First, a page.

Furthermore, the skyrocketed budget to fund the war would have been used to improve other services including health care and education. Thousands of military officers have been killed, injured or suffering from post-traumatic stress disorder and depression. Ironically, Americans agree on the term ‘War on Terror’. The definition of the term is general to the fight against terrorism rather than the actual war in Afghanistan and Iraq. A few respondents dissatisfied with the term suggested “Global war against terrorism’, because it seemed like a fight against humanity and not the terrorists that carried out the heinous crime. It is clear to most people that the ‘War on Terror’ cannot be terminated completely. Throughout history, there have been great wars in a bid to gain power, or influence certain political, social or religious ideologies. Terrorism is an evolution of such wars, thus, cannot be absolutely be won. As the terrorist leaders are eliminated, others arise to spread the same agenda.
The increased vigilance on people through the phone has raised concerns over the right to privacy and its violation. Several interviewees criticized the approach as bureaucratic and contravention of civil liberties. A few people found the approach necessary to protect Americans from potential terrorist attacks. Pertaining civil liberties, most agreed that it was also necessary to detain suspected terrorists because it would prevent them from spreading their agenda further. However, some felt that the detainees not only had a right to fair trial but also proper legal representation before conviction.
U.S has been put in the spotlight for that the conditions at Guantanamo Bay do not meet fair trial standards by the United Nations Committee. The U.S allies such as the United Kingdom has also criticized U.S that the rights of the detainees are being breached. Some organizations are calling upon the administration to close down the institution, conduct fair trials for the prisoners and ensure that the crimes against them are investigated and accounted for.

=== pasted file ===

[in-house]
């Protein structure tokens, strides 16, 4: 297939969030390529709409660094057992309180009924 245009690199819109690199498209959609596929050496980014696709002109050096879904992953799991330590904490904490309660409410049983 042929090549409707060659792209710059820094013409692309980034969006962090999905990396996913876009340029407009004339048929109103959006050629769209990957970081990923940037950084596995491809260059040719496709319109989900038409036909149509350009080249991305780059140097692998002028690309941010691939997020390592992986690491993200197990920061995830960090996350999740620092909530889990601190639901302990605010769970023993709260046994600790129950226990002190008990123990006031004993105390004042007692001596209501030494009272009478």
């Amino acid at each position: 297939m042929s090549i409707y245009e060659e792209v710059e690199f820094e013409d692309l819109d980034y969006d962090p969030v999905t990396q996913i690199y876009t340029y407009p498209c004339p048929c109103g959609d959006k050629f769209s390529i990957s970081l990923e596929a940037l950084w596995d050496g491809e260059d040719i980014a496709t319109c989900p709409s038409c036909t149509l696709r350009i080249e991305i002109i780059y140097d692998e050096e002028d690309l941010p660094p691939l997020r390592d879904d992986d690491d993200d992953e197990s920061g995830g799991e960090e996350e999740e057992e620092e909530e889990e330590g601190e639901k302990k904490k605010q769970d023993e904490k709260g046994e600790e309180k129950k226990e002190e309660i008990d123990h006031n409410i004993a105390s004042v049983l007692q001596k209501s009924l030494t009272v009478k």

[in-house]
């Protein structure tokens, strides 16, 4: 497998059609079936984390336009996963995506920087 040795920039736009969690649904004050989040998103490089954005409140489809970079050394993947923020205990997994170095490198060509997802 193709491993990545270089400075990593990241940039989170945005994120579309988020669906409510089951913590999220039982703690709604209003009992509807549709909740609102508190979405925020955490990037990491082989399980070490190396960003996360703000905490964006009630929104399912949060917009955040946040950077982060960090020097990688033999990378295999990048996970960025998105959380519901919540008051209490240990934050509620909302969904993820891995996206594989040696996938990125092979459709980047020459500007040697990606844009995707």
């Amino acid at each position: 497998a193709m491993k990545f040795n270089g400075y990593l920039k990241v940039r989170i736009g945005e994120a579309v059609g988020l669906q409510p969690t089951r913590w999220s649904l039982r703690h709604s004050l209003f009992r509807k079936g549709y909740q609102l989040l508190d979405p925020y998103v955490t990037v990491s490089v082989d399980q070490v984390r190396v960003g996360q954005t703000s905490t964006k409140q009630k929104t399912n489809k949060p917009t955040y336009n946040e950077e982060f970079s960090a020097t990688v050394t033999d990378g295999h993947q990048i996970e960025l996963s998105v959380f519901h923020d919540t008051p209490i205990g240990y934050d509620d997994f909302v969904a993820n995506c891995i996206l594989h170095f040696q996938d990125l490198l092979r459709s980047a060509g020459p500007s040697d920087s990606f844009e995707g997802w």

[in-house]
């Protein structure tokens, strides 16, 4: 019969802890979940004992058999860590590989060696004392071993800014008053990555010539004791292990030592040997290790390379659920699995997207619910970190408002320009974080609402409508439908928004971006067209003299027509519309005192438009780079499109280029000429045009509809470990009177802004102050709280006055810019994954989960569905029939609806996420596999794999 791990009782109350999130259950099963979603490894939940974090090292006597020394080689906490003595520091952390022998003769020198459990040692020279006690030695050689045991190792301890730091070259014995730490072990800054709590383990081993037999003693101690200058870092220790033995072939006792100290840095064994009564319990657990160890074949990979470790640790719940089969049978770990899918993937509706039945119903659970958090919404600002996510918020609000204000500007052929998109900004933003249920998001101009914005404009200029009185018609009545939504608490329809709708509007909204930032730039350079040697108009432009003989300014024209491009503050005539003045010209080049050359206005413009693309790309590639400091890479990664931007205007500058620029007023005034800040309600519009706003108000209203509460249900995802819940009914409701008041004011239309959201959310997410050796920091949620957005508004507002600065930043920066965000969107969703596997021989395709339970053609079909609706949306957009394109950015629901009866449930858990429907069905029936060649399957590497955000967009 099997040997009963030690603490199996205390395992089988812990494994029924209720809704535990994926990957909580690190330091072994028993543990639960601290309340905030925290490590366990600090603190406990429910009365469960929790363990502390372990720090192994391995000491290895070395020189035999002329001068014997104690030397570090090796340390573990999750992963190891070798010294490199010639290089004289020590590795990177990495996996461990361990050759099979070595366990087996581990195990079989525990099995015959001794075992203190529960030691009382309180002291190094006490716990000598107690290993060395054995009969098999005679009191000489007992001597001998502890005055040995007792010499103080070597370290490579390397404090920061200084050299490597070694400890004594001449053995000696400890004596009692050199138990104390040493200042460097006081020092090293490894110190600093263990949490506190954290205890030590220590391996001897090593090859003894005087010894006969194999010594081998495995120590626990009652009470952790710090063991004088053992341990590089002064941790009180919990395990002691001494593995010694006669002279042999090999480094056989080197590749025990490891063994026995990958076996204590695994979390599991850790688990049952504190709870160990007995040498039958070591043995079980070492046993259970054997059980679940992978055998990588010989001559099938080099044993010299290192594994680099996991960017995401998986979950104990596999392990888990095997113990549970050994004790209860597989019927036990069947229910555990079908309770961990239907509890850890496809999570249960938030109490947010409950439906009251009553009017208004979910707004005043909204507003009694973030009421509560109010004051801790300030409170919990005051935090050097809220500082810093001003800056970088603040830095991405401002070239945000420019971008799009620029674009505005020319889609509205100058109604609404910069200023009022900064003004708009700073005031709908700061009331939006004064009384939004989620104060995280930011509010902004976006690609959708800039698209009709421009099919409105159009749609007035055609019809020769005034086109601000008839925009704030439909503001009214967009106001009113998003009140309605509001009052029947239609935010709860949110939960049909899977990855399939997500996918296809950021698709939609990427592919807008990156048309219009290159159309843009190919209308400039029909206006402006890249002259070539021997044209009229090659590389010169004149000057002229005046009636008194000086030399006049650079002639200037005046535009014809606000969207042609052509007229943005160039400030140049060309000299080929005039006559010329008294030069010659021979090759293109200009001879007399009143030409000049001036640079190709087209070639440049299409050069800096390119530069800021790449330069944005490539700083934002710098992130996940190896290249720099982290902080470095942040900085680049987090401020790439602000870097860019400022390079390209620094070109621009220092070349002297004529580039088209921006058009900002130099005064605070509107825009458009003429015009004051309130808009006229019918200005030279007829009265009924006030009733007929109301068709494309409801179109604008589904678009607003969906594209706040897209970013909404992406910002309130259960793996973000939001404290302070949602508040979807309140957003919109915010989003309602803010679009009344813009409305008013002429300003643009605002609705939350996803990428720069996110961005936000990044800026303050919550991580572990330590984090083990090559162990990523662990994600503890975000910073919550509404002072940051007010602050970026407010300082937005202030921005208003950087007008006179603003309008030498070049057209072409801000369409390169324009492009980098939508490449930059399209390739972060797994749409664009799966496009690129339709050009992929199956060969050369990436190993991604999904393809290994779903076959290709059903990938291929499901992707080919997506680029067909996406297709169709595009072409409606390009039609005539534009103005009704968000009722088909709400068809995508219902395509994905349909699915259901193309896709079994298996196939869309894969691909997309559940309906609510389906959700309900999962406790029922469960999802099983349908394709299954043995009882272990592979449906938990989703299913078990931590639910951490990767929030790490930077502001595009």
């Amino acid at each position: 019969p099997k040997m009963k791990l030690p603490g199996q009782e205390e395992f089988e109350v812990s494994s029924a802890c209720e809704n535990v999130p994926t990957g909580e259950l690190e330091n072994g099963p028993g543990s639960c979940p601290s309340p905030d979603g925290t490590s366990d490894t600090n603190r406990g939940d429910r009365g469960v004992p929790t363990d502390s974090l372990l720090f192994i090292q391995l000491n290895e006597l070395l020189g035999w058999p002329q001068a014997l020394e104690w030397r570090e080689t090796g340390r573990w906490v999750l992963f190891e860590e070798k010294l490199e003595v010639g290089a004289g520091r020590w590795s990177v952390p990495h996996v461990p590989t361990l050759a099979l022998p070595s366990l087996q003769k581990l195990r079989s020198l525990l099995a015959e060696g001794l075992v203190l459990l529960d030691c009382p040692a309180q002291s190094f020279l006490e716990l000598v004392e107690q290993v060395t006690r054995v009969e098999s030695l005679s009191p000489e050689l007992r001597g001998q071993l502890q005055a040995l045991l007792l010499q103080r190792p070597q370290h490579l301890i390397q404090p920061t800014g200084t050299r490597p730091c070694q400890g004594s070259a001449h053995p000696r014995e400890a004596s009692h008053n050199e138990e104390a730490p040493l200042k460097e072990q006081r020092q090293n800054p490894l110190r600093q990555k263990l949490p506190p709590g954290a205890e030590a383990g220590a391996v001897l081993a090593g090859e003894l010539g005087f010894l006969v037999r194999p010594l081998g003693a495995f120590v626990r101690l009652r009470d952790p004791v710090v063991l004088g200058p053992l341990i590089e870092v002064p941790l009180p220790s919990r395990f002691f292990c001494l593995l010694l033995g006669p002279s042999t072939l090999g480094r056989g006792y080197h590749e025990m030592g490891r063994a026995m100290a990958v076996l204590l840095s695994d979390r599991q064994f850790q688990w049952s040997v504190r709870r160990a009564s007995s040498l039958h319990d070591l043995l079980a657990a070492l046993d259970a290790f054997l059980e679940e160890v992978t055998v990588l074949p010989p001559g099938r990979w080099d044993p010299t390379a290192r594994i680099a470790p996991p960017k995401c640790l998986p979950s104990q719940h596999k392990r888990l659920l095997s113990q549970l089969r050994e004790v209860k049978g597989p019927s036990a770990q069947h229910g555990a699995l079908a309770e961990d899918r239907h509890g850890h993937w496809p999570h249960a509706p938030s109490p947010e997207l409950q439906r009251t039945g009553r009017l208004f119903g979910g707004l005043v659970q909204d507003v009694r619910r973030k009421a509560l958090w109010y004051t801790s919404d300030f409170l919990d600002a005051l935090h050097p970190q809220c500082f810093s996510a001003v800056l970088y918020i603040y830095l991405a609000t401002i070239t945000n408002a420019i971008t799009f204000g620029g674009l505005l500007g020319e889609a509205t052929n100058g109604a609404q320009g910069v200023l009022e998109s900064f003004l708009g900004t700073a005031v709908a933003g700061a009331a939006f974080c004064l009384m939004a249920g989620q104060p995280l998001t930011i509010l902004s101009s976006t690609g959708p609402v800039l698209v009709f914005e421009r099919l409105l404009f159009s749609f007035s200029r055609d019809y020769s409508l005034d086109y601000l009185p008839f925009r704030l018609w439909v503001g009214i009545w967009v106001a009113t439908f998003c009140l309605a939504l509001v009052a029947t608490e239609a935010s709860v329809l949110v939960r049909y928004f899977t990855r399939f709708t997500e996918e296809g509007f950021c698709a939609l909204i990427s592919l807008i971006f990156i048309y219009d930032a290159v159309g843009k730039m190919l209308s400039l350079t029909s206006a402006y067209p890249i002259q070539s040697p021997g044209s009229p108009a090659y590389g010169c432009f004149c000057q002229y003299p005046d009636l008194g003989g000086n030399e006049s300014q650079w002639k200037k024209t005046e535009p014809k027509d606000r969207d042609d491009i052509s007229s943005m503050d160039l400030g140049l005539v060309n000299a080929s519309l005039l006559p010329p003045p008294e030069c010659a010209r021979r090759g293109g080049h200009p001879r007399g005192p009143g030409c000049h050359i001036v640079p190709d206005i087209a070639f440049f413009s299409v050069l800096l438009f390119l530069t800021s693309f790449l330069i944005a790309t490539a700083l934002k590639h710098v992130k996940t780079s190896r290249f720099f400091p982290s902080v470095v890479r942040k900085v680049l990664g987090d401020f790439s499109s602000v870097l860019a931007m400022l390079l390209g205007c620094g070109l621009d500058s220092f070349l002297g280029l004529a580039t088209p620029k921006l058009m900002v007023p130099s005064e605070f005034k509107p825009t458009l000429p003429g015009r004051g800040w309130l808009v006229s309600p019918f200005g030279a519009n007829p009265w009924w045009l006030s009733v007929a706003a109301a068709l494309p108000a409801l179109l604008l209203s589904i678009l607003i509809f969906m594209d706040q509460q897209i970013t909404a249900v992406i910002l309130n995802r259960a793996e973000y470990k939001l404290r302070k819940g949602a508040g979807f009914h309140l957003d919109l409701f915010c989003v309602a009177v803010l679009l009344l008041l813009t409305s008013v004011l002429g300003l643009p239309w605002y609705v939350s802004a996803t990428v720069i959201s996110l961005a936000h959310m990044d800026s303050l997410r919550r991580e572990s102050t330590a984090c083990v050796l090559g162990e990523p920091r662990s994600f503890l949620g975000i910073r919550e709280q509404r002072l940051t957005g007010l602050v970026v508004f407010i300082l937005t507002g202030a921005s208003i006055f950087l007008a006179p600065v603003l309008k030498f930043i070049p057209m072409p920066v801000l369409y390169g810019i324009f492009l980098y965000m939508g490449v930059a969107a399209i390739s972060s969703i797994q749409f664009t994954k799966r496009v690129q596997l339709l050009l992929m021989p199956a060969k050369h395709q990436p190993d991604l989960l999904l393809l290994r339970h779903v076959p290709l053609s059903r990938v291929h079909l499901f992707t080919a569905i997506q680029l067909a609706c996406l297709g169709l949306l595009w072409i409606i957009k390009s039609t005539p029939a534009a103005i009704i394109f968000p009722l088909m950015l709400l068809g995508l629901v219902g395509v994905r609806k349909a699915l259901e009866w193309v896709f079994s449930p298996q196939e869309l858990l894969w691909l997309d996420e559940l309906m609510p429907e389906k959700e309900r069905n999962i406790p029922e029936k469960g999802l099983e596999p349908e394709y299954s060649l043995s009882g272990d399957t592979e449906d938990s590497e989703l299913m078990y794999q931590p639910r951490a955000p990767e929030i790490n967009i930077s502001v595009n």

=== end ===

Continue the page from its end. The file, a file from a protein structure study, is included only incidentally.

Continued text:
After 9/11, the government promptly put measures that made the interviewers feel that they safer. However, they are filled with paranoia, anxiety and suspicion. People were attacked while carrying out their daily activities, when they least expected. Regardless of the strict mechanisms put in place to prevent similar attacks, respondents felt there is still a gap in the security. There are individuals in society who are driven by the same political agenda and may promote domestic terrorism. The current gun laws seem less stringent.
U.S is known as a country of immigrants. In light of the interview conducted, it was established that the country is rich with people from different races, religion, culture and beliefs. However, most Americans do not believe that different religious practices would enrich the cultural practices of the country. Most admit that they feared Muslims. In that view, the events of 9/11 has decreased the interaction with Muslims. One respondent, a Muslim, expressed the discrimination faced in his daily life. Many Muslims are now targeted and are vulnerable to hate crimes.